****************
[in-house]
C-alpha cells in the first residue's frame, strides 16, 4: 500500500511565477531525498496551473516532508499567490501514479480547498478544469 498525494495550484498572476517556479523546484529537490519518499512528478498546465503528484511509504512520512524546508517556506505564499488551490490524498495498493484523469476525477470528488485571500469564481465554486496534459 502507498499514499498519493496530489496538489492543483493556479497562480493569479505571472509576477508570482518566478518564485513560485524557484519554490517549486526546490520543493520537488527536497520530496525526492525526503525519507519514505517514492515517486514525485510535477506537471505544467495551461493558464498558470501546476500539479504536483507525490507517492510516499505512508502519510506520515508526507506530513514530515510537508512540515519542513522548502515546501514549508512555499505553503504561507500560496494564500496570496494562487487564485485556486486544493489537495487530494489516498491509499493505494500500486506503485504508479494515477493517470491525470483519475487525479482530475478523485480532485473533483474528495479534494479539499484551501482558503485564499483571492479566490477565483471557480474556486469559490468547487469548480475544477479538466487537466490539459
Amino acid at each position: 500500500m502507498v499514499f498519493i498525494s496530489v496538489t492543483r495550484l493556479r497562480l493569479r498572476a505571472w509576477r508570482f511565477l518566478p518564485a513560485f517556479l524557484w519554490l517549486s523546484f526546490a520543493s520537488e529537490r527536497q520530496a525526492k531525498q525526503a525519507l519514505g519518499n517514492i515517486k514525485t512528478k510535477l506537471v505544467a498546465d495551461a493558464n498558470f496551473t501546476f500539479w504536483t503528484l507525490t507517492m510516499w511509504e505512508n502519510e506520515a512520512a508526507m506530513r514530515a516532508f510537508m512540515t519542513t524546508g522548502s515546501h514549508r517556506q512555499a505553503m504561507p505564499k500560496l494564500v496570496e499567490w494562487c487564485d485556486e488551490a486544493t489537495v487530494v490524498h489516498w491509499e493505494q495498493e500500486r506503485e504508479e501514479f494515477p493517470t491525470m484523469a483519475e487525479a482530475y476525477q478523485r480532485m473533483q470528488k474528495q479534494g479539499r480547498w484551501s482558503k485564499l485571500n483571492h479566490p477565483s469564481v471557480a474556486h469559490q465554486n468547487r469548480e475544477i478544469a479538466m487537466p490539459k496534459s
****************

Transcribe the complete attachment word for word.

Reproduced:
[in-house]
C-alpha cells in the first residue's frame, strides 16, 4: 500500500511565477531525498496551473516532508499567490501514479480547498478544469 498525494495550484498572476517556479523546484529537490519518499512528478498546465503528484511509504512520512524546508517556506505564499488551490490524498495498493484523469476525477470528488485571500469564481465554486496534459 502507498499514499498519493496530489496538489492543483493556479497562480493569479505571472509576477508570482518566478518564485513560485524557484519554490517549486526546490520543493520537488527536497520530496525526492525526503525519507519514505517514492515517486514525485510535477506537471505544467495551461493558464498558470501546476500539479504536483507525490507517492510516499505512508502519510506520515508526507506530513514530515510537508512540515519542513522548502515546501514549508512555499505553503504561507500560496494564500496570496494562487487564485485556486486544493489537495487530494489516498491509499493505494500500486506503485504508479494515477493517470491525470483519475487525479482530475478523485480532485473533483474528495479534494479539499484551501482558503485564499483571492479566490477565483471557480474556486469559490468547487469548480475544477479538466487537466490539459
Amino acid at each position: 500500500m502507498v499514499f498519493i498525494s496530489v496538489t492543483r495550484l493556479r497562480l493569479r498572476a505571472w509576477r508570482f511565477l518566478p518564485a513560485f517556479l524557484w519554490l517549486s523546484f526546490a520543493s520537488e529537490r527536497q520530496a525526492k531525498q525526503a525519507l519514505g519518499n517514492i515517486k514525485t512528478k510535477l506537471v505544467a498546465d495551461a493558464n498558470f496551473t501546476f500539479w504536483t503528484l507525490t507517492m510516499w511509504e505512508n502519510e506520515a512520512a508526507m506530513r514530515a516532508f510537508m512540515t519542513t524546508g522548502s515546501h514549508r517556506q512555499a505553503m504561507p505564499k500560496l494564500v496570496e499567490w494562487c487564485d485556486e488551490a486544493t489537495v487530494v490524498h489516498w491509499e493505494q495498493e500500486r506503485e504508479e501514479f494515477p493517470t491525470m484523469a483519475e487525479a482530475y476525477q478523485r480532485m473533483q470528488k474528495q479534494g479539499r480547498w484551501s482558503k485564499l485571500n483571492h479566490p477565483s469564481v471557480a474556486h469559490q465554486n468547487r469548480e475544477i478544469a479538466m487537466p490539459k496534459s